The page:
I suppose the bright side is that there's some cultural pressure to at least appear well-read?

Edited by Francis Buck, 07 September 2013 - 05:39 PM.


#2 BigFatCoward

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Posted 07 September 2013 - 05:26 PM

i have personally started all of them, but a lot of classic literature is fucking shit. especially crime and punishment, i know so many people who have started and ditched that book.

#3 Galactus

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Posted 07 September 2013 - 05:33 PM

I haven't read:

Great Expectations by Charles Dickens
Catcher in the Rye by J D Salinger
A Passage to India by E M Forster

But I've read the other ones (although 1984 only recently and in a work-related setting)

EDIT: Although technically I listened to an audiobook of P&P.

Edited by Galactus, 07 September 2013 - 05:33 PM.


#4 R'hllors Red Lobster

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Posted 07 September 2013 - 05:35 PM

I haven't read:

Catcher in the Rye by J D Salinger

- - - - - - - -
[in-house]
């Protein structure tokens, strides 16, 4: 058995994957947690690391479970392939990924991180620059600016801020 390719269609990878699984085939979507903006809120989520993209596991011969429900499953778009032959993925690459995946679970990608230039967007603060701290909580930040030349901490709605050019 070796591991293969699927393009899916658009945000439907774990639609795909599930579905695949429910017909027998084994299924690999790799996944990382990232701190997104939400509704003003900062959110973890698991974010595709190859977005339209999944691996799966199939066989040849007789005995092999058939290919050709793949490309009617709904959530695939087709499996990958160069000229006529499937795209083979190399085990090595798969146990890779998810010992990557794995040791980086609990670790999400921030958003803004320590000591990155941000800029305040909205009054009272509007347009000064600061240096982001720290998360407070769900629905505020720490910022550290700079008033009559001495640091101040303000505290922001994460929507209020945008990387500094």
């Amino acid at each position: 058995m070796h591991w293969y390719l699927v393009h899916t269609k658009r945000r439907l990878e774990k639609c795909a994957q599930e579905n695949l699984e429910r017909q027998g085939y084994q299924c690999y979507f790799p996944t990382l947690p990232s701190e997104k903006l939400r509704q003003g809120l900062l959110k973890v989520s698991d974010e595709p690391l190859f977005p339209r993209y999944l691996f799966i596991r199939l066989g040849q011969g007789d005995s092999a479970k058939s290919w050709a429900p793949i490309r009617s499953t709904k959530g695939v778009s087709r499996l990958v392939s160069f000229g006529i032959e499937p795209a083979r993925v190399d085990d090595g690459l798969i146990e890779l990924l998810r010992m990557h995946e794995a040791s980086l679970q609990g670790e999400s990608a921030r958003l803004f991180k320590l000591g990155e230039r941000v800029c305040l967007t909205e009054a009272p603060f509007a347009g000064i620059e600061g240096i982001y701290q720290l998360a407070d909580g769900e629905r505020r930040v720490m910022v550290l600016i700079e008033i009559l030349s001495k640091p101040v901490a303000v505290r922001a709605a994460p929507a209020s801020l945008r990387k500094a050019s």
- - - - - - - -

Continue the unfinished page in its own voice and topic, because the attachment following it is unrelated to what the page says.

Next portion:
But I've read the other ones (although 1984 only recently and in a work-related setting)


Ugh, you're not missing much. Fucking hated that book.

#5 DaarioKnowsBest

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Posted 07 September 2013 - 05:44 PM

I've only read 2 but I think I've seen a movie version of all those

Edited by DaarioKnowsBest, 07 September 2013 - 05:44 PM.


#6 Darth Visenya

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Posted 07 September 2013 - 05:46 PM

I unfortunately had to read Pride and Prejudice at school, what a load of shit.

#7 1918me

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Posted 07 September 2013 - 05:48 PM

Ugh, you're not missing much. Fucking hated that book.


Personally, I thought it was great. A very well-done coming-of-age story, if you're into that sort of thing.